A Cooperative
with 4,200 smart members

After an 18 month process, Royal FloraHolland is about to reshape its co-operative principles. On December 7th, members will decide on major changes in regards to membership and a co-operative tariff structure. Next summer decisions will be instituted on co-operative leadership. These changes were prepared by co-operative members, not by the co-operative staff.

 In early 2016, Royal FloraHolland formed a Leading Team of thirteen members/growers who had to come up with proposals on two subjects: future leadership and tariffs and forms of membership. Richard Kneppers, co-owner of Maridadi Flowers in Naivasha, Kenya, Bianca van Eijk, a Dutch grower of Agapanthus and Royal FloraHolland’s Stakeholder Manager, Leo Keijzer, told us about the process and its outcome.

“We started by defining what a co-operative is and should be. Then we started the process of members speaking with fellow members. During the past twelve months, 1,116 unique members attended the member sessions. Some of them came to several sessions, which meant that, in total, the Leading Team welcomed almost 2,300 members to the sessions. Normally the co-operative and its staff would organize such a process, but this time there was only staff to guide the process. We were taught how to lead these types of discussions but were at liberty to debate as we pleased. The real advantage of this approach was that honest discussions occurred. People learned to listen to the others’ points of view. We went back to our co-operative roots. And surprisingly, the differences of opinion weren’t as big as we thought they would be. There were meetings in the Netherlands, Africa, Israel and elsewhere. We held discussions with growers of both large and small nurseries. Nearly everyone agreed that there is a need for co-operatives because people see the benefits of cooperating, just as they did one hundred years ago. If people were critical, it was about the co-operative’s communication style: sending too much information and too little discussion.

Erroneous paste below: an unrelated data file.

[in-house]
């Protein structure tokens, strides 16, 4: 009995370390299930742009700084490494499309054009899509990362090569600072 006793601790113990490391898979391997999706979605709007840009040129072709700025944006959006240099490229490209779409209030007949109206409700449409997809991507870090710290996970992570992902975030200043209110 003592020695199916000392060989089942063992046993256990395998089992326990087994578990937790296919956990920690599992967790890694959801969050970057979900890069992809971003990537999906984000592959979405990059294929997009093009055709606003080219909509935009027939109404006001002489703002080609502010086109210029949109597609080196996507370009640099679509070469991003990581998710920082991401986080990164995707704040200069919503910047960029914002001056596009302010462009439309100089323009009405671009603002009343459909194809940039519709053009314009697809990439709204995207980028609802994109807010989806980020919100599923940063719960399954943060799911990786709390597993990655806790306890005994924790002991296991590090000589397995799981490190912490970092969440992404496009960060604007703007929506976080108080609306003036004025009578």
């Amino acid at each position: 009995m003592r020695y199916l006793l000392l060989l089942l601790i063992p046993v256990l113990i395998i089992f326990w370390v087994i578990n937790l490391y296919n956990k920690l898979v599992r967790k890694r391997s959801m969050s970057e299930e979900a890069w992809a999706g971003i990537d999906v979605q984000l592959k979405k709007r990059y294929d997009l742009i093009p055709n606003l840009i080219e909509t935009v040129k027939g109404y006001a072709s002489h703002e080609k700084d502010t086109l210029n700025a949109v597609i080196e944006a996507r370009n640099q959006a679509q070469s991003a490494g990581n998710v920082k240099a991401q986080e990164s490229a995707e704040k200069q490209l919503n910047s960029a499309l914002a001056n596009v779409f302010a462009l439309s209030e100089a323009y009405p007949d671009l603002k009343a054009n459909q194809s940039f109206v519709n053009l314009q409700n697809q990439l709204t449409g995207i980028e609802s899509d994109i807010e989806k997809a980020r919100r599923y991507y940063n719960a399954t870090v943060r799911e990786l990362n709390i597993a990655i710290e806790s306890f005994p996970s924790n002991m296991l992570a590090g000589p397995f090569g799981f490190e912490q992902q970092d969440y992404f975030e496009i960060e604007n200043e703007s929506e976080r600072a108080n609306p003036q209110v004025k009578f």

“The Leading Team provided another approach. The members could speak candidly and they did. Co-operative staff weren’t even allowed to visit Leading Team sessions, which led to this openness. We were determined to give every member the opportunity to speak his mind. Even members who never speak at meetings had their say. Because it was a Leading Team of members/growers, the proposals about co-operative tariffs were far more numerous than they would have been had the co-operative staff made the proposals. Another result of this process was that we have now started testing a Member’s Council that may replace the General Member’s Meeting.

“A decision on the new tariff structure will be made in December. In the new structure, unlike the current one, costs will be paid by members who benefit directly from them. This may lead to advantages for growers with higher turnovers. Of course this means that growers with smaller nurseries may have to pay additional costs but in the process we have been able to convince them of the practicality of the new structure. In a way, it is what they suggested themselves when we asked for their opinions, from which we created a proposal which was then discussed with them again.

“Basically our starting principle was simple. Royal FloraHolland has 4,200 members. We knew that these 4,200 members would be smarter than a single co-operative. We used the intelligence of our members to strengthen the co-operative. Now we can adapt the co-operative Royal FloraHolland to the 21st century with the support of our members.”